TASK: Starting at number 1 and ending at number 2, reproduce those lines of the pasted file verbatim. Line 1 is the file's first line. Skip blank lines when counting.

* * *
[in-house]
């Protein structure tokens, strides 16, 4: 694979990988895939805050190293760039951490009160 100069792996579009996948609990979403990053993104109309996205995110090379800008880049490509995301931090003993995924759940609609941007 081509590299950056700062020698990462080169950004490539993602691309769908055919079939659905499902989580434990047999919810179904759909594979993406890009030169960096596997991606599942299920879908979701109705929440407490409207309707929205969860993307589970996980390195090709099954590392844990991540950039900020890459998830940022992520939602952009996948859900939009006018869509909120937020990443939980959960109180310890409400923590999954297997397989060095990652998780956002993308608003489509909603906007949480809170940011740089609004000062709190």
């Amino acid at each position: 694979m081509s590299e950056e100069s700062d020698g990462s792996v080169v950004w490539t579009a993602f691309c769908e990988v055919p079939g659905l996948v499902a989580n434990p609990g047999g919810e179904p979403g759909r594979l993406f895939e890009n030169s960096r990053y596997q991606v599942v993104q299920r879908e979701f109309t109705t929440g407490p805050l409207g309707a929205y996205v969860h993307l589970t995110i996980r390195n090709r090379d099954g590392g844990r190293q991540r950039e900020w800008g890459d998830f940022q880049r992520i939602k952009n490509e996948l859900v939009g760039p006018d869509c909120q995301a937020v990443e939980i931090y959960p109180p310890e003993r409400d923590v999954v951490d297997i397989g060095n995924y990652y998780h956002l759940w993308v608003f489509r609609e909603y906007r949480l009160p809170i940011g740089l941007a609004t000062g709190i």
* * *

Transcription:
[in-house]
């Protein structure tokens, strides 16, 4: 694979990988895939805050190293760039951490009160 100069792996579009996948609990979403990053993104109309996205995110090379800008880049490509995301931090003993995924759940609609941007 081509590299950056700062020698990462080169950004490539993602691309769908055919079939659905499902989580434990047999919810179904759909594979993406890009030169960096596997991606599942299920879908979701109705929440407490409207309707929205969860993307589970996980390195090709099954590392844990991540950039900020890459998830940022992520939602952009996948859900939009006018869509909120937020990443939980959960109180310890409400923590999954297997397989060095990652998780956002993308608003489509909603906007949480809170940011740089609004000062709190």